Twelve Mile Project

Twelve Mile Project

Dan Entmacher on burl of an ancient chestnut oak. Photos by Josh Kelly

By Emma Castleberry

The US Forest Service has proposed a landscape improvement and timber plan for the Twelve Mile area, an 18,000-acre swath of land bordering Interstate 40 in the Pigeon River Gorge. If the project is completed, it will be one of the largest timber projects in the history of the forest.

It might surprise even well-informed environmentalists to learn that logging in a national forest can be a good thing. Part of the reason many are wary about Forest Service timber sales is because they often require road building into wild places, which can interrupt habitat for rare species and damage existing old-growth forest. “This sets up a zero-sum game between proponents of young forest wildlife habitat, the timber economy and folks concerned with those other values,” says Josh Kelly, public lands biologist with the environmental conservation nonprofit MountainTrue. “The Twelve Mile Project took a better approach and brought in stakeholders to figure out how to carry out the Forest Service’s multiple use mission without damaging areas with high conservation value. The result is excellent protection for natural heritage areas and old-growth forest, over 2,300 acres of new habitat for disturbance-dependent wildlife and only one mile of road construction.”

The Forest Service took a very collaborative approach to this project, gathering other federal and state agencies, local industries, environmental and conservation organizations and interested individuals in the early phases of planning back in 2016. “We wanted to maintain a healthy and diverse forest that supports wildlife, provides a sustainable output of timber, improves water quality and aquatic habitat, and improves access to the forest,” says Jason Herron, environmental coordinator with the U.S. Forest Service’s Pisgah Zones. “Together, we identified many things that needed to change on this landscape in order to meet our mission of sustaining the health, diversity and productivity of the forest to meet the needs of current and future generations.”

Since its founding in 1982, MountainTrue has demonstrated its vested interest in National Forest management. The organization played a key role in creating an amendment to the 1987 Forest Plan that produced the more sustainable timber harvest method we use today. In the case of the Twelve Mile Project, MountainTrue informed the Forest Service about the location of known patches of old growth within the project area. “We asked that no existing old growth or North Carolina Natural Heritage Areas be targeted for logging,” says Kelly. “The Forest Service ended up designating many of these areas as old-growth patches that will be managed for old-growth conditions into the future.” Kelly also used old topographic maps to identify clearings that had grown into forest, so those clearings could be rebuilt in the same spots as fields for elk to graze.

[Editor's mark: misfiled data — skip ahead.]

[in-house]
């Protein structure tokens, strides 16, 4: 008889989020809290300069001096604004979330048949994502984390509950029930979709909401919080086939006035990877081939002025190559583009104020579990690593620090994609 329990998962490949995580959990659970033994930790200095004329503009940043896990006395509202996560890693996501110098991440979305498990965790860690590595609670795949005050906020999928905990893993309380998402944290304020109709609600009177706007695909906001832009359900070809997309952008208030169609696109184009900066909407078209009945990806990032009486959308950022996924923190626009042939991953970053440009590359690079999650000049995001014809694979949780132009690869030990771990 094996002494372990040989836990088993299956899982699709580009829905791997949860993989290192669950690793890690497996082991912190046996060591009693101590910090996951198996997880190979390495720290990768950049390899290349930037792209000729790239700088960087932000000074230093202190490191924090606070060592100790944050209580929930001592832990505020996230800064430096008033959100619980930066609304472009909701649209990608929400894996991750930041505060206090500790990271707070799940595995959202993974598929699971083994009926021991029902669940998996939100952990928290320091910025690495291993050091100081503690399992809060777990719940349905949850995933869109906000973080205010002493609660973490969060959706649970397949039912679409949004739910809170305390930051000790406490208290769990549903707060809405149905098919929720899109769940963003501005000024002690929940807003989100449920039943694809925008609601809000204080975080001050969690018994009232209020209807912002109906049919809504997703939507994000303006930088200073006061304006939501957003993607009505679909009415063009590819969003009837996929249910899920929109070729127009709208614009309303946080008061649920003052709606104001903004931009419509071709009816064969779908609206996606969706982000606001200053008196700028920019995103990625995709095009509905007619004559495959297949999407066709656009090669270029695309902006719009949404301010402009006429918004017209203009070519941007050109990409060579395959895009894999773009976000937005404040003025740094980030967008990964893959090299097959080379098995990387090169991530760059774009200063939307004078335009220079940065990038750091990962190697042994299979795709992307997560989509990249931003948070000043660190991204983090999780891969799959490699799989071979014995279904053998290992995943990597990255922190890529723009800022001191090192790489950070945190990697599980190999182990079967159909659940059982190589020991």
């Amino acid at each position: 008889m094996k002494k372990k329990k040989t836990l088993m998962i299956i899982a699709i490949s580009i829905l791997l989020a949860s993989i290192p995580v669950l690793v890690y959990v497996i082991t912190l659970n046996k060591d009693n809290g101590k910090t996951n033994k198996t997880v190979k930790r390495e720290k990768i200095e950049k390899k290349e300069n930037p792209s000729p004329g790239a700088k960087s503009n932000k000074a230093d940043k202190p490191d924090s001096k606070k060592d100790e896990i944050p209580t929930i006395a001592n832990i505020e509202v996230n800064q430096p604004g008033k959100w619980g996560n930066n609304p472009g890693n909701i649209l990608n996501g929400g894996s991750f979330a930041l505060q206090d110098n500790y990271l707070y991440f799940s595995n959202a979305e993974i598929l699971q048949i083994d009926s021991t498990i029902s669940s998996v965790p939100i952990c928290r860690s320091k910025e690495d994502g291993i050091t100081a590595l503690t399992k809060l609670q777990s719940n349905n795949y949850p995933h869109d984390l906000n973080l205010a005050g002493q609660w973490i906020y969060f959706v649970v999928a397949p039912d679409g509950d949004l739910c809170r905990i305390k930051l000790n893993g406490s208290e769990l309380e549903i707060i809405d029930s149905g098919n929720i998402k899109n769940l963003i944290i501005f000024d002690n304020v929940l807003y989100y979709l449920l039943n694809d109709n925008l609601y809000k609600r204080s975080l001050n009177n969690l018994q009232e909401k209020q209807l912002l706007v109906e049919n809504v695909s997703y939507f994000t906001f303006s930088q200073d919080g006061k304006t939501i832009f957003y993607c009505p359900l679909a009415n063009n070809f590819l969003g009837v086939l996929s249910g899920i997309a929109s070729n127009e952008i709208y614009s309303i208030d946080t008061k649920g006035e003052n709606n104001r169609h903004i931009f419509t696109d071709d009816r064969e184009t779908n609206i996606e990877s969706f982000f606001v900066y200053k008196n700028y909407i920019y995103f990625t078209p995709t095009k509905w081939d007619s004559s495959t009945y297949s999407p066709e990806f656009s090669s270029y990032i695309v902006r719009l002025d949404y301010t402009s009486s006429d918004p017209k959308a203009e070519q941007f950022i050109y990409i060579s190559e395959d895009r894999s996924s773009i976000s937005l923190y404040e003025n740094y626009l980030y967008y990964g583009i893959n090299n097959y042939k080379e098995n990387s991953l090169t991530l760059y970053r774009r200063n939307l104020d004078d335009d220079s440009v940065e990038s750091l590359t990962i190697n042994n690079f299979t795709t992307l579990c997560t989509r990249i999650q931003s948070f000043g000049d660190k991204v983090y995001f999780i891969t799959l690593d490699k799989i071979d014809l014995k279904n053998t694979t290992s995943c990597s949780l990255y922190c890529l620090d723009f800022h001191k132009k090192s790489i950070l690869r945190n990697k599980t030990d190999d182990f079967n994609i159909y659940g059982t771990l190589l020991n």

Young forest provides an important source of habitat for many wildlife species, including elk and the Golden-winged Warbler, both of which will gain habitat from the Twelve Mile Project. In addition to creating income through the sale of timber, this project will create a more diverse forest featuring a mix of tree species such as shortleaf pine and yellow pine (which have declining populations because of past beetle epidemics); small-patch old growth; and clearings that act as feeding areas for wildlife.

Kelly is confident that the project, if properly executed, will improve the condition of the area. “Success in the project is not guaranteed and will require hard work and follow-through to fix erosion problems and prevent non-native plants from taking over, but the concepts behind the project are sound,” he says.

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